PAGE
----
It is important to note that ovarian cysts, which are usually a normal part of ovulation, can develop around the ovary and are not cancerous. If a cyst forms when you are not ovulating, you should get checked as soon as possible. If it does not go away, your doctor might recommend surgery to remove it and determine if it is cancerous. 

Risk Factors

black and white picture of an egg with a needle going into it, IVF.
Women who had IVF are at a higher risk of ovarian cancer. 

The exact cause of ovarian cancer is not yet known, but there are some risk factors that mean you are more likely to develop ovarian cancer. You are at higher risk if you:

  • Are older – most ovarian cancers develop after menopause
  • Are overweight
  • Smoke
  • Have a family history of ovarian cancer 
  • Have inherited a gene mutation (BRCA1 or BRCA2)
  • Are of Eastern European Jewish descent
  • Have never been pregnant
  • Have had fertility treatments such as IVF
  • Had your first full-term pregnancy after the age of 35
  • Have had endometriosis
  • Have had breast, uterine or colorectal cancer

Lowering Your Risk

While there are no real proven ways to completely avoid developing ovarian cancer, you can lower your risk by:

  • Taking oral birth control

    black and white picture of a woman's chest with a baby drinking milk from the breast.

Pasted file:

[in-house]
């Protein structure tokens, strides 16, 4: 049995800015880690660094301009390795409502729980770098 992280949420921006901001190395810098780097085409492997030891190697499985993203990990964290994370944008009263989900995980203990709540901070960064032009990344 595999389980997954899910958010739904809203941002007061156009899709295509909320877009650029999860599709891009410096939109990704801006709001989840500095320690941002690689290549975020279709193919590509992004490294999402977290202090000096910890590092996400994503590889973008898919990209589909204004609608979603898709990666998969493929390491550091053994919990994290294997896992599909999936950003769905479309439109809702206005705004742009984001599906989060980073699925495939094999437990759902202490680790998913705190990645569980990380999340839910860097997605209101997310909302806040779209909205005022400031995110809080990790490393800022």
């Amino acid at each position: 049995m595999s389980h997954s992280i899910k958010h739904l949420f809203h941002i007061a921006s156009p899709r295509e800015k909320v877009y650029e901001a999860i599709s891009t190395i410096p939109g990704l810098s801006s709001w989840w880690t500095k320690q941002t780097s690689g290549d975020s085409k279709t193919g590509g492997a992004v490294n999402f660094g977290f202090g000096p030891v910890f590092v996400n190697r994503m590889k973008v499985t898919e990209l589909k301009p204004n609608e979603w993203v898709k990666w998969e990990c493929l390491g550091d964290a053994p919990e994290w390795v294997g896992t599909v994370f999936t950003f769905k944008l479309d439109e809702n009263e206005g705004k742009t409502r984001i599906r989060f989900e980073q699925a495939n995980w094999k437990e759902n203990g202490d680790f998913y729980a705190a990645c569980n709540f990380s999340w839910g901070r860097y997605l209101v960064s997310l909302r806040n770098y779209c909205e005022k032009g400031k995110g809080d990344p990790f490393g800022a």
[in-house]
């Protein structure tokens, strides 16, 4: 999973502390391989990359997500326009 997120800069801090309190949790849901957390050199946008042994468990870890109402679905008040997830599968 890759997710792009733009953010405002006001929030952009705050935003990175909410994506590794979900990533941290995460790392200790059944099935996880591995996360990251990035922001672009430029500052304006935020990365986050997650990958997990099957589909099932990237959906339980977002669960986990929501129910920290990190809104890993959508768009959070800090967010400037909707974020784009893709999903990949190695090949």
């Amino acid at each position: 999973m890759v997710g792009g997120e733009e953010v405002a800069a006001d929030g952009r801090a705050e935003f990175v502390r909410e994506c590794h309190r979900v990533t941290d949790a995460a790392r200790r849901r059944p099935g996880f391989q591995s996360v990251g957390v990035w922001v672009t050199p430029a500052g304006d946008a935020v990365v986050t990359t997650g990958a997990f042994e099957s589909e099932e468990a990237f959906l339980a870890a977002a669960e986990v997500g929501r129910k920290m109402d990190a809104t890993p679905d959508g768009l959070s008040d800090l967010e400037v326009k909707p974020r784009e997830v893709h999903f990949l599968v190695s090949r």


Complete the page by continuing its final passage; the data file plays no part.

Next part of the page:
Breastfeeding can help lower your risk of ovarian cancer.
  • Becoming pregnant for the first time before the age of 35
  • Breastfeeding
  • Having surgery on your reproductive organs, such as a hysterectomy or tubal ligation

If you are at high risk for developing ovarian cancer, you can be genetically tested to determine whether you have a mutation in your genes. This will help to catch any diagnosis early on. The best way to beat ovarian cancer is to diagnose it early, before it reaches stage 3 or 4. 

If ovarian cancer runs in your family, or if you are in a high risk group, then you need to stay on top of your health, and your insurance coverage, so you know you will be able to be tested and treated, if need be. Not having insurance can end up costing you thousands of dollars, if not more. The last thing you need on top of an ovarian cancer scare, or a diagnosis of cancer, is a large medical bill. If you are concerned about getting tested and want to make sure that you can see the proper specialists, EZ.Insure can help make sure you have the right plan that will cover you.

We work with the top-rated insurance companies around the country and will compare all available plans in your area. Our mission is to find the best plan that will save you the most money. Let us take on the responsibility of finding a comprehensive plan that will meet all of your needs. To get free instant quotes, simply enter your zip code in the bar above, or to speak to an agent, call 888-350-1890.

About The Author:
Cassandra Love

With over a decade of helpful content experience Cassandra has dedicated her career to making sure people have access to relevant, easy to understand, and valuable information. After realizing a huge knowledge gap Cassandra spent years researching and working with health insurance companies to create accessible guides and articles to walk anyone through every aspect of the insurance process.